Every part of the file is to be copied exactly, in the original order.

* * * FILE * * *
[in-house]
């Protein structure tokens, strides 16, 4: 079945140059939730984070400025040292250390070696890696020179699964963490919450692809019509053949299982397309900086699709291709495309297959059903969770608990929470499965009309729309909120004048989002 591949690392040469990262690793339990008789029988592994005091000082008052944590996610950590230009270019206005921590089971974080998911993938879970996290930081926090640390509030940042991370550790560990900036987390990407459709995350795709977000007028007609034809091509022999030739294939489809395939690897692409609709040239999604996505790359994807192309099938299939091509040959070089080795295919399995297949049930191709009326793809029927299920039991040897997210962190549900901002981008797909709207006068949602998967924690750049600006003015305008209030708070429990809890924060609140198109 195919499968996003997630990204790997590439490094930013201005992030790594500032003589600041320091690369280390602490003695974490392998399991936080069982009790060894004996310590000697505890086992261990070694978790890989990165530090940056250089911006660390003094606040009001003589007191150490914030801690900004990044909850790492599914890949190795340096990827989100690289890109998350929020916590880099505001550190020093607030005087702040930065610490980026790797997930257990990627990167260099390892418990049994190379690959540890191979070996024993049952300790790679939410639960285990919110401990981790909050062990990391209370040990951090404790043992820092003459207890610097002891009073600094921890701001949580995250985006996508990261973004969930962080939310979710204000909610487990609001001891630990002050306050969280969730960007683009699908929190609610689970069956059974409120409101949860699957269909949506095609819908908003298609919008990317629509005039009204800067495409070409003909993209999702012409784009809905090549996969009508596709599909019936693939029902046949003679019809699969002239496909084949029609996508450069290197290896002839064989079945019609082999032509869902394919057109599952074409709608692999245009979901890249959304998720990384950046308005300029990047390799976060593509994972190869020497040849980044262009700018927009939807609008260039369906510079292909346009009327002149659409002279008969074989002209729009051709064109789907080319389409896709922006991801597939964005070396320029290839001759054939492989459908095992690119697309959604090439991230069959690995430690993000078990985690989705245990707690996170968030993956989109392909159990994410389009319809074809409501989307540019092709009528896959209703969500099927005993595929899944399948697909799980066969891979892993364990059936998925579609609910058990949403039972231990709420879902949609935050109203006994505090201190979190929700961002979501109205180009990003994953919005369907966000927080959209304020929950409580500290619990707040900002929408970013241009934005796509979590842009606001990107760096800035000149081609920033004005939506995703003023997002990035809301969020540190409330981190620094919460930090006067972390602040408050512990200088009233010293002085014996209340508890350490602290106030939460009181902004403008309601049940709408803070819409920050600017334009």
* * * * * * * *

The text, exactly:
[in-house]
């Protein structure tokens, strides 16, 4: 079945140059939730984070400025040292250390070696890696020179699964963490919450692809019509053949299982397309900086699709291709495309297959059903969770608990929470499965009309729309909120004048989002 591949690392040469990262690793339990008789029988592994005091000082008052944590996610950590230009270019206005921590089971974080998911993938879970996290930081926090640390509030940042991370550790560990900036987390990407459709995350795709977000007028007609034809091509022999030739294939489809395939690897692409609709040239999604996505790359994807192309099938299939091509040959070089080795295919399995297949049930191709009326793809029927299920039991040897997210962190549900901002981008797909709207006068949602998967924690750049600006003015305008209030708070429990809890924060609140198109 195919499968996003997630990204790997590439490094930013201005992030790594500032003589600041320091690369280390602490003695974490392998399991936080069982009790060894004996310590000697505890086992261990070694978790890989990165530090940056250089911006660390003094606040009001003589007191150490914030801690900004990044909850790492599914890949190795340096990827989100690289890109998350929020916590880099505001550190020093607030005087702040930065610490980026790797997930257990990627990167260099390892418990049994190379690959540890191979070996024993049952300790790679939410639960285990919110401990981790909050062990990391209370040990951090404790043992820092003459207890610097002891009073600094921890701001949580995250985006996508990261973004969930962080939310979710204000909610487990609001001891630990002050306050969280969730960007683009699908929190609610689970069956059974409120409101949860699957269909949506095609819908908003298609919008990317629509005039009204800067495409070409003909993209999702012409784009809905090549996969009508596709599909019936693939029902046949003679019809699969002239496909084949029609996508450069290197290896002839064989079945019609082999032509869902394919057109599952074409709608692999245009979901890249959304998720990384950046308005300029990047390799976060593509994972190869020497040849980044262009700018927009939807609008260039369906510079292909346009009327002149659409002279008969074989002209729009051709064109789907080319389409896709922006991801597939964005070396320029290839001759054939492989459908095992690119697309959604090439991230069959690995430690993000078990985690989705245990707690996170968030993956989109392909159990994410389009319809074809409501989307540019092709009528896959209703969500099927005993595929899944399948697909799980066969891979892993364990059936998925579609609910058990949403039972231990709420879902949609935050109203006994505090201190979190929700961002979501109205180009990003994953919005369907966000927080959209304020929950409580500290619990707040900002929408970013241009934005796509979590842009606001990107760096800035000149081609920033004005939506995703003023997002990035809301969020540190409330981190620094919460930090006067972390602040408050512990200088009233010293002085014996209340508890350490602290106030939460009181902004403008309601049940709408803070819409920050600017334009």